Out-Law News | 27 Oct 2020 | 2:25 pm | 1 min. read
The English and Welsh Court of Appeal has rejected a judicial review attempt against the virtual supervision of medical procedures, recognising that healthcare professionals can still oversee an interaction using digital technology.
The Court rejected an application brought by advocacy group Christian Concern for judicial review of the secretary of state for health’s March 2020 decision to approve the “home of a pregnant woman” as an authorised place to take abortion drug Mifepristone. The approval decision was made in the context of the Covid-19 pandemic, and allowed pregnant women to take Mifepristone at their homes following a virtual consultation with a registered medical practitioner.
Christian Concern challenged the decision. Its application for judicial review was rejected by the Divisional Court, but permission to appeal was granted on limited grounds.
The group argued that where the Abortion Act stated that pregnancies may only be “terminated by a registered medical practitioner”, this should be interpreted literally, so that a situation where a consultation was carried out online by a medical practitioner and the drugs were posted to the patient, who then self-administered the drugs at home, would not meet this definition.
Healthcare expert Louise Fullwood of Pinsent Masons, the law firm behind Out-Law, said if this strict interpretation had been supported by the Court it could have had a “seriously disruptive” effect on many of the medical and healthcare services which have moved online in whole or in part since the start of the coronavirus pandemic.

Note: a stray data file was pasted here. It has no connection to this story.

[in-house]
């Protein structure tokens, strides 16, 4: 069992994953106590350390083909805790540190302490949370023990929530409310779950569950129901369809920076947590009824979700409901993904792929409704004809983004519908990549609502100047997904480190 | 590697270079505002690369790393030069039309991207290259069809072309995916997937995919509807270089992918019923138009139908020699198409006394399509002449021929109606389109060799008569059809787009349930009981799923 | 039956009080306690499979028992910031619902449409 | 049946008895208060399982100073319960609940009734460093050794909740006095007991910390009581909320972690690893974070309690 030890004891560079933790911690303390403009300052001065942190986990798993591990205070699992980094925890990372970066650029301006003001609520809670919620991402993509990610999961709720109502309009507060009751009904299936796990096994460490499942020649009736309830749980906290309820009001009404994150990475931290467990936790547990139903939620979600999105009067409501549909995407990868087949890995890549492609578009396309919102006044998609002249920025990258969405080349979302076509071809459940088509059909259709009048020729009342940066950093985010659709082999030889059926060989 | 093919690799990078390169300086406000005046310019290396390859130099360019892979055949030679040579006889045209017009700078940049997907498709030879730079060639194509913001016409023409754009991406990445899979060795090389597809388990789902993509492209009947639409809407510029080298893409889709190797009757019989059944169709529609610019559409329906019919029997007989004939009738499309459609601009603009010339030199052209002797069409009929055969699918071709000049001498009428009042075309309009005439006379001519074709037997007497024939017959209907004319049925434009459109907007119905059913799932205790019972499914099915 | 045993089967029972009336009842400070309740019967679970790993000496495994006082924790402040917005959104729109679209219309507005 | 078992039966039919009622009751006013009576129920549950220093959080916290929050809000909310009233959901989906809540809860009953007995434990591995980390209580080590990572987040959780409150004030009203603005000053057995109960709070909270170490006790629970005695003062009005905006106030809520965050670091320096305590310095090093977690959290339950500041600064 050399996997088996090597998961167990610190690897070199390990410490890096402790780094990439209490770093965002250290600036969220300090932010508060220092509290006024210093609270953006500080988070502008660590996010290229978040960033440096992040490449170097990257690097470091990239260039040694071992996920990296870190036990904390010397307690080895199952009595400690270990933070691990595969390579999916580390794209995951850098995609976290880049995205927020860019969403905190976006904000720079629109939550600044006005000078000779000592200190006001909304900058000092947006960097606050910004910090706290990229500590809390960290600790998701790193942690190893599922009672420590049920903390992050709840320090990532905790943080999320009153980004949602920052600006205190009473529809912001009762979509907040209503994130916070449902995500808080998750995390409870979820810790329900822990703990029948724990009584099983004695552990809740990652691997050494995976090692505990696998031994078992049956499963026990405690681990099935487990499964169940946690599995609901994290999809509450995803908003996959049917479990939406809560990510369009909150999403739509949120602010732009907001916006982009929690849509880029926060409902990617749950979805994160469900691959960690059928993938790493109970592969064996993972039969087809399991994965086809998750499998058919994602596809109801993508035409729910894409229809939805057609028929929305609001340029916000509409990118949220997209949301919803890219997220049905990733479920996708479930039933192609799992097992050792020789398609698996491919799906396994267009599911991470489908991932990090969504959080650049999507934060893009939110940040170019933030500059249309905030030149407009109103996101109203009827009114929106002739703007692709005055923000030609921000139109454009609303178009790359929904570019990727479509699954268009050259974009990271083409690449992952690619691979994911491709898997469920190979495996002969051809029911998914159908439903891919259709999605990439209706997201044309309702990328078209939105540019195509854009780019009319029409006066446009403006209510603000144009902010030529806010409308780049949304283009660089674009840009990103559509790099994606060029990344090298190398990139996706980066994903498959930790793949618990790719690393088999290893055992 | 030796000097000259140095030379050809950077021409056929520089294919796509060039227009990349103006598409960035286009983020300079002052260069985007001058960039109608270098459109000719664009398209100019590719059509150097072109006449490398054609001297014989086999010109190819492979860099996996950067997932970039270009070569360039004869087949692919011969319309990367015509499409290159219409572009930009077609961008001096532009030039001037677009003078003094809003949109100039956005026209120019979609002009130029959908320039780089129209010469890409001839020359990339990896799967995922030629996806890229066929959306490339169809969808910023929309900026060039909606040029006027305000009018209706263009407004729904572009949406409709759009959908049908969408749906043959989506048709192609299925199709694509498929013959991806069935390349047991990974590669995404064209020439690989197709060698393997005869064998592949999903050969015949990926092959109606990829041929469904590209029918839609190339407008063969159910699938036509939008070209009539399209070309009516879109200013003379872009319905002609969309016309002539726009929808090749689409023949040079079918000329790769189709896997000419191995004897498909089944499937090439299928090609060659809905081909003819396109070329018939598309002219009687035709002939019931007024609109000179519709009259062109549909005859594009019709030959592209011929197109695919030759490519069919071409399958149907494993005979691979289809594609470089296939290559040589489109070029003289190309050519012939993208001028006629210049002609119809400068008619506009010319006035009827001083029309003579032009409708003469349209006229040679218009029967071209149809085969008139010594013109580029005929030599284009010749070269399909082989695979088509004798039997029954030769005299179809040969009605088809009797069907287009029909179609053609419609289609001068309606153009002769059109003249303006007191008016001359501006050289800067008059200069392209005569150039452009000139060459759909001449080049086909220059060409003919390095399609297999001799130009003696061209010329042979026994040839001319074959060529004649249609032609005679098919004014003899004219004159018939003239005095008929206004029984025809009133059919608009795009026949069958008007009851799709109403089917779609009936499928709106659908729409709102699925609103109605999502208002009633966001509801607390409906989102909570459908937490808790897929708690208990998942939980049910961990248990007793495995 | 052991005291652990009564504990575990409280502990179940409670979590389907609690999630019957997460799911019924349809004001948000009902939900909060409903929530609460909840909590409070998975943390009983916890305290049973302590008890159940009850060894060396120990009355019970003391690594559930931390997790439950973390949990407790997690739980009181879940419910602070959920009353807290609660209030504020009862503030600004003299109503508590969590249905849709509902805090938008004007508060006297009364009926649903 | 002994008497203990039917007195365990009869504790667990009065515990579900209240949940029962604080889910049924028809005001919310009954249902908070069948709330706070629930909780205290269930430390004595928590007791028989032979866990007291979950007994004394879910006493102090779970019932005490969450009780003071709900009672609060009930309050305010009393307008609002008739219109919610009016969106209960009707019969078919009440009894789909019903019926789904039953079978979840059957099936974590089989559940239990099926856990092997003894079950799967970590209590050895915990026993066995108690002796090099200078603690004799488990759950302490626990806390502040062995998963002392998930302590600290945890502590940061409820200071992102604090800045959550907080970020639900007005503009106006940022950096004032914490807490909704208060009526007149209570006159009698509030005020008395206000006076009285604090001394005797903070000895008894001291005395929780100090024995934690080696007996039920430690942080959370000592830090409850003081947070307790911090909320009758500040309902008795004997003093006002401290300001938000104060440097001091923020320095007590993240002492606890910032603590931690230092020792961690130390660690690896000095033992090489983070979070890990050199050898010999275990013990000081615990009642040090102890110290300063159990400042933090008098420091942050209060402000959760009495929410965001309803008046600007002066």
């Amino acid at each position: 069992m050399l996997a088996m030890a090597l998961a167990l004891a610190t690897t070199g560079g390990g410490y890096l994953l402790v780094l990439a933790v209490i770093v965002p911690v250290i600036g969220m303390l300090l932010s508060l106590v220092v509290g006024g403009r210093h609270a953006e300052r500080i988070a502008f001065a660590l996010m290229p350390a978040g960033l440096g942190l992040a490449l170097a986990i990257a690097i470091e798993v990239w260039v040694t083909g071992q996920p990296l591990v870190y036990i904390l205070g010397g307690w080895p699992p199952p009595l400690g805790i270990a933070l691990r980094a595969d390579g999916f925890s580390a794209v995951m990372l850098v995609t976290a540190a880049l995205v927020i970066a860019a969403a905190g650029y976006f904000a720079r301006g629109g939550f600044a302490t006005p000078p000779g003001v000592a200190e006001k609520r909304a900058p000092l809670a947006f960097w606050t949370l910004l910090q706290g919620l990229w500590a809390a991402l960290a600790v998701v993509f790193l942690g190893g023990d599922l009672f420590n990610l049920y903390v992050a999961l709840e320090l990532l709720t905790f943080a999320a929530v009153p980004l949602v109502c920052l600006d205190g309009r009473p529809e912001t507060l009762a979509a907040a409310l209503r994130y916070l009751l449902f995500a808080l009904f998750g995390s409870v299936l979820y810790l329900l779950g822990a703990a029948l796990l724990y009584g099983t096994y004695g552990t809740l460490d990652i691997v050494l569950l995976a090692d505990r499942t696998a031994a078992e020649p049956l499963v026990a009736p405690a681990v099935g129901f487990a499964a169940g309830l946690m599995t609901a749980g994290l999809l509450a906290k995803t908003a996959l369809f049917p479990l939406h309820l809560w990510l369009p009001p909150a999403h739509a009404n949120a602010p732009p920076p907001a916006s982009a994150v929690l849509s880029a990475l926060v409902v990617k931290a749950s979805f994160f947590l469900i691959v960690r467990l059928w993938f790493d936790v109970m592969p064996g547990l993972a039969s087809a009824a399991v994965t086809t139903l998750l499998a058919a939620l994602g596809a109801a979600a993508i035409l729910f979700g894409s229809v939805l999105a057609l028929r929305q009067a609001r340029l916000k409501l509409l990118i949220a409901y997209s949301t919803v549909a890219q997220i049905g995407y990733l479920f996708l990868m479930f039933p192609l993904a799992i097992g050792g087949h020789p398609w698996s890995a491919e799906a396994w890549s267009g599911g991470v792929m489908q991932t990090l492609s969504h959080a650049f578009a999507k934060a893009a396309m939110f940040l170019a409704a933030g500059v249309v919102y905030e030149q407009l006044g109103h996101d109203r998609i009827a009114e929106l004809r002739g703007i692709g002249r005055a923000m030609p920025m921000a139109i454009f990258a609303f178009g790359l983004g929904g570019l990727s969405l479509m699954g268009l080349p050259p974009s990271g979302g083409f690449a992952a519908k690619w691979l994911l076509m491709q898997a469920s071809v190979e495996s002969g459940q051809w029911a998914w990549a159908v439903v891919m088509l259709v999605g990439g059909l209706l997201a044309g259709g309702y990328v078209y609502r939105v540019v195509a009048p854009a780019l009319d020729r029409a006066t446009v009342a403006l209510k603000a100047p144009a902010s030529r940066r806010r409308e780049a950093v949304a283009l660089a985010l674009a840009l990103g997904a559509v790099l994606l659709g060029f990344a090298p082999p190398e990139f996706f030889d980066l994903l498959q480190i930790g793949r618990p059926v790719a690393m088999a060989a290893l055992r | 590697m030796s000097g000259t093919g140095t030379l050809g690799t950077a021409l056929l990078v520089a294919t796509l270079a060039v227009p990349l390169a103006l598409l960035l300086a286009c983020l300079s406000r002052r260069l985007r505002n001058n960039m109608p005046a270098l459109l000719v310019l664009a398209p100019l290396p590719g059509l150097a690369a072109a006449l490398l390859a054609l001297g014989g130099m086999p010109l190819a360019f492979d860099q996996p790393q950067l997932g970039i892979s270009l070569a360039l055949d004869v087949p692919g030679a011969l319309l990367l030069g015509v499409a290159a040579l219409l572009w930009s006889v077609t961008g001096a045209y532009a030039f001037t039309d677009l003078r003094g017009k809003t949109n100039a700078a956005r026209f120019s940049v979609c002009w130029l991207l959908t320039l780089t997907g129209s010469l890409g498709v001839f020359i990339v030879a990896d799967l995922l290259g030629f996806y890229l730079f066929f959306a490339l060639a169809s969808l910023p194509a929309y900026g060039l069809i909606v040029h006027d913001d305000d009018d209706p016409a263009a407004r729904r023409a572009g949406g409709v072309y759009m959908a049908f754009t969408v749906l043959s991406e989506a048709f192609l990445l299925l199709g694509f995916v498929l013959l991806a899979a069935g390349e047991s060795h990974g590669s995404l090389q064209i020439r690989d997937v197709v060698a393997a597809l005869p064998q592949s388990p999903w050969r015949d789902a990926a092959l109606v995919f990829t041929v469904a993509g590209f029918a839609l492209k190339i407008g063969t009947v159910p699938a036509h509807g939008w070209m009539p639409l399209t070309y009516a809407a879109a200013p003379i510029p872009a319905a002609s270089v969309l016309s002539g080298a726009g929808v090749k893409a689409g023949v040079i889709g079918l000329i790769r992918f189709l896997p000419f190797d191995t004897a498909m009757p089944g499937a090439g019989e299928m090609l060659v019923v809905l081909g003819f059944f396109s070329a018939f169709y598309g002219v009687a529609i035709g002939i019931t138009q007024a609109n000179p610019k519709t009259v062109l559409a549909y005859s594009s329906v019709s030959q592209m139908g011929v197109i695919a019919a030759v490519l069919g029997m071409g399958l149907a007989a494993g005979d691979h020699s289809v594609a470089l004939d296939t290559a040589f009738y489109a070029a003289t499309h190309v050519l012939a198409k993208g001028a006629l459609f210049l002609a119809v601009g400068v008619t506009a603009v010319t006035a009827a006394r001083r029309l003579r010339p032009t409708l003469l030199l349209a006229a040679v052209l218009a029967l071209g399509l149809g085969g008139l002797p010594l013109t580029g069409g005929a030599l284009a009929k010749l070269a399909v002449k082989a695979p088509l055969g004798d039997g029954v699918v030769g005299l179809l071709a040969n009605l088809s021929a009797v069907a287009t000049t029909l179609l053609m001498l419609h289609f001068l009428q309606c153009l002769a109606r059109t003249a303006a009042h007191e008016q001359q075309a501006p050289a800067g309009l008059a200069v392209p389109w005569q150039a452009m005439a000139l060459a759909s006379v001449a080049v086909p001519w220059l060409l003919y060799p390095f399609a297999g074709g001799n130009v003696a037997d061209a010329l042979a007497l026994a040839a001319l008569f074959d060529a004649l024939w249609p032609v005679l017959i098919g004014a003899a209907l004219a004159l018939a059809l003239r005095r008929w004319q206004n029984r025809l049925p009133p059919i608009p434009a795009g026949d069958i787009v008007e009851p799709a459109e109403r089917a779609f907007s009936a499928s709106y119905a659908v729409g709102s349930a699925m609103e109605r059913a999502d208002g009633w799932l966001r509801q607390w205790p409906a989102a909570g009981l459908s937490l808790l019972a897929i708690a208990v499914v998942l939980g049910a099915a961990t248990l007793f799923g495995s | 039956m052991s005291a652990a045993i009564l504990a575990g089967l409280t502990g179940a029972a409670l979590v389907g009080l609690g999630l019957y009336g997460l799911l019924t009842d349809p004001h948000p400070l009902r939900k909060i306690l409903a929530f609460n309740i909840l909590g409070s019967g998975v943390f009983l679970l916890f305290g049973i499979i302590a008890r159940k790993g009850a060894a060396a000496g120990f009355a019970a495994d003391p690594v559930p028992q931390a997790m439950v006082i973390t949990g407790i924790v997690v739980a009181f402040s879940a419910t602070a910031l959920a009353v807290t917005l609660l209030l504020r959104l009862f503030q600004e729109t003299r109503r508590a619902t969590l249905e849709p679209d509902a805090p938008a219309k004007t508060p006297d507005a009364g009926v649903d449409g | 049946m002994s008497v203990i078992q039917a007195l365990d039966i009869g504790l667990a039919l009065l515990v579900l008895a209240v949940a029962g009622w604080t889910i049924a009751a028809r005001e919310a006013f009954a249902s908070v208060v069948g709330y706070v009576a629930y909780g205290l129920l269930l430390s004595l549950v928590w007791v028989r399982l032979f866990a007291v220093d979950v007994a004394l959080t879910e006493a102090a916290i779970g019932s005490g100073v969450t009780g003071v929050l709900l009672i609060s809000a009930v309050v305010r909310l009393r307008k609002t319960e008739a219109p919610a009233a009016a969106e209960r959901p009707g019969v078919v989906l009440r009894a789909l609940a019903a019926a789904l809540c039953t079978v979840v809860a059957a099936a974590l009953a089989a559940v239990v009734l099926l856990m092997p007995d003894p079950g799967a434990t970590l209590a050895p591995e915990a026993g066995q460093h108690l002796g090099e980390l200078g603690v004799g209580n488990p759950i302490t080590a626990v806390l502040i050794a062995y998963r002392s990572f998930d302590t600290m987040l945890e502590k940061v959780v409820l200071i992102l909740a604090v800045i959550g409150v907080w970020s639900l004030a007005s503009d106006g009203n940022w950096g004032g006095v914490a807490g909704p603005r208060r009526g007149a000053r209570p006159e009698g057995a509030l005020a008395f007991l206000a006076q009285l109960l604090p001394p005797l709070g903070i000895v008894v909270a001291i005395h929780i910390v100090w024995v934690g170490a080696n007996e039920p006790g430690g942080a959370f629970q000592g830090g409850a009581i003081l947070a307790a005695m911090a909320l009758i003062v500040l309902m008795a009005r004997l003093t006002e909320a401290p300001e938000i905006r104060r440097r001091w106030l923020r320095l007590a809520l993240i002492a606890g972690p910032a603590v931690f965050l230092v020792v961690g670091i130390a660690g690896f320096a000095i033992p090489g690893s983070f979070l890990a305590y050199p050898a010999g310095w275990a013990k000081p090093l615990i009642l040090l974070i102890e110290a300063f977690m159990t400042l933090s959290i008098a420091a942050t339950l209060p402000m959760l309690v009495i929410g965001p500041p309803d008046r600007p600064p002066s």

“Many of us will have experienced interacting with healthcare professionals online or by phone in recent months when GP surgeries and hospital outpatient clinics have been physically closed. For many of us this has been a convenient and welcome option,” Fullwood said.
“However, a strict interpretation as requested by Christian Concern could have led to various such services being deemed no longer lawful if part of the interaction – such as self-administering treatments – were carried out other than face to face in the physical presence of a healthcare professional,” Fullwood said.
The Court of Appeal rejected the argument. It said the interpretation of legislation should take into account not only developments in medical science and medical practice, but also factors such as the development of new communication technologies.
As a result, the court said a healthcare professional could still supervise a procedure or interaction, even when this was done virtually rather than in their physical presence or proximity.
“This is a helpful and indeed timely reinforcement of the legal aspects of the provision of medical or healthcare services at a distance,” Fullwood said.
31 May 2018